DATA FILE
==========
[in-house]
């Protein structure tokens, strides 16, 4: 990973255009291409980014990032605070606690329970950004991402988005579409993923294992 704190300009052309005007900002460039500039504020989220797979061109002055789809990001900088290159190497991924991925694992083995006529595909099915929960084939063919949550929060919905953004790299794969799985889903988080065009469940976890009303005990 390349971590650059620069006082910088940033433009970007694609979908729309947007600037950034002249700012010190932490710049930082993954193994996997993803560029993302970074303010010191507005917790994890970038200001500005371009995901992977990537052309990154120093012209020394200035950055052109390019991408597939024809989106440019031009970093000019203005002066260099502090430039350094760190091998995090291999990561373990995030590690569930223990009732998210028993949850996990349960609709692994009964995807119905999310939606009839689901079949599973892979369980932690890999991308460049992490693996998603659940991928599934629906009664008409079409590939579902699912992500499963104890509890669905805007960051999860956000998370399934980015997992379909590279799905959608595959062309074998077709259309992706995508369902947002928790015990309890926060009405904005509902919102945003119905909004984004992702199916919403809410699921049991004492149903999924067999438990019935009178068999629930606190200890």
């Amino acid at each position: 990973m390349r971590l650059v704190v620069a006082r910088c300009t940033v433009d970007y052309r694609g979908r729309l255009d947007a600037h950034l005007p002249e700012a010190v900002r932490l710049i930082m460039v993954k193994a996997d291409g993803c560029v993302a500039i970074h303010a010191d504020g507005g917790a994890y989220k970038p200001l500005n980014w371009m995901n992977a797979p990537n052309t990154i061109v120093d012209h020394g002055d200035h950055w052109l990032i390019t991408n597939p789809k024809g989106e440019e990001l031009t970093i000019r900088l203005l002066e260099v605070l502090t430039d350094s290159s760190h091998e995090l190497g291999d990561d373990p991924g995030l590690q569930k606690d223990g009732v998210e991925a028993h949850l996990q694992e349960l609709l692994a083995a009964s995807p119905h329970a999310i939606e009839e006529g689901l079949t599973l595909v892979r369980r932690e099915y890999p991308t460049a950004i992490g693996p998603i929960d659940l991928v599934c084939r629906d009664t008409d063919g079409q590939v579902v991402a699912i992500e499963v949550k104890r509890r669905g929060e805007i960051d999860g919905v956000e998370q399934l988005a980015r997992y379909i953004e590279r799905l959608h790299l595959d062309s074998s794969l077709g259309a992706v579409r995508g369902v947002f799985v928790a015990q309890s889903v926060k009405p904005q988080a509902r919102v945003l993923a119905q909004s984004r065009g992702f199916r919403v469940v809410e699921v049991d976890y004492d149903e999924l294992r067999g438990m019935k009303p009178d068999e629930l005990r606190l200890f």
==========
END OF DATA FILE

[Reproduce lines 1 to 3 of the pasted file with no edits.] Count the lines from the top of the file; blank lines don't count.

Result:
[in-house]
């Protein structure tokens, strides 16, 4: 990973255009291409980014990032605070606690329970950004991402988005579409993923294992 704190300009052309005007900002460039500039504020989220797979061109002055789809990001900088290159190497991924991925694992083995006529595909099915929960084939063919949550929060919905953004790299794969799985889903988080065009469940976890009303005990 390349971590650059620069006082910088940033433009970007694609979908729309947007600037950034002249700012010190932490710049930082993954193994996997993803560029993302970074303010010191507005917790994890970038200001500005371009995901992977990537052309990154120093012209020394200035950055052109390019991408597939024809989106440019031009970093000019203005002066260099502090430039350094760190091998995090291999990561373990995030590690569930223990009732998210028993949850996990349960609709692994009964995807119905999310939606009839689901079949599973892979369980932690890999991308460049992490693996998603659940991928599934629906009664008409079409590939579902699912992500499963104890509890669905805007960051999860956000998370399934980015997992379909590279799905959608595959062309074998077709259309992706995508369902947002928790015990309890926060009405904005509902919102945003119905909004984004992702199916919403809410699921049991004492149903999924067999438990019935009178068999629930606190200890």
């Amino acid at each position: 990973m390349r971590l650059v704190v620069a006082r910088c300009t940033v433009d970007y052309r694609g979908r729309l255009d947007a600037h950034l005007p002249e700012a010190v900002r932490l710049i930082m460039v993954k193994a996997d291409g993803c560029v993302a500039i970074h303010a010191d504020g507005g917790a994890y989220k970038p200001l500005n980014w371009m995901n992977a797979p990537n052309t990154i061109v120093d012209h020394g002055d200035h950055w052109l990032i390019t991408n597939p789809k024809g989106e440019e990001l031009t970093i000019r900088l203005l002066e260099v605070l502090t430039d350094s290159s760190h091998e995090l190497g291999d990561d373990p991924g995030l590690q569930k606690d223990g009732v998210e991925a028993h949850l996990q694992e349960l609709l692994a083995a009964s995807p119905h329970a999310i939606e009839e006529g689901l079949t599973l595909v892979r369980r932690e099915y890999p991308t460049a950004i992490g693996p998603i929960d659940l991928v599934c084939r629906d009664t008409d063919g079409q590939v579902v991402a699912i992500e499963v949550k104890r509890r669905g929060e805007i960051d999860g919905v956000e998370q399934l988005a980015r997992y379909i953004e590279r799905l959608h790299l595959d062309s074998s794969l077709g259309a992706v579409r995508g369902v947002f799985v928790a015990q309890s889903v926060k009405p904005q988080a509902r919102v945003l993923a119905q909004s984004r065009g992702f199916r919403v469940v809410e699921v049991d976890y004492d149903e999924l294992r067999g438990m019935k009303p009178d068999e629930l005990r606190l200890f």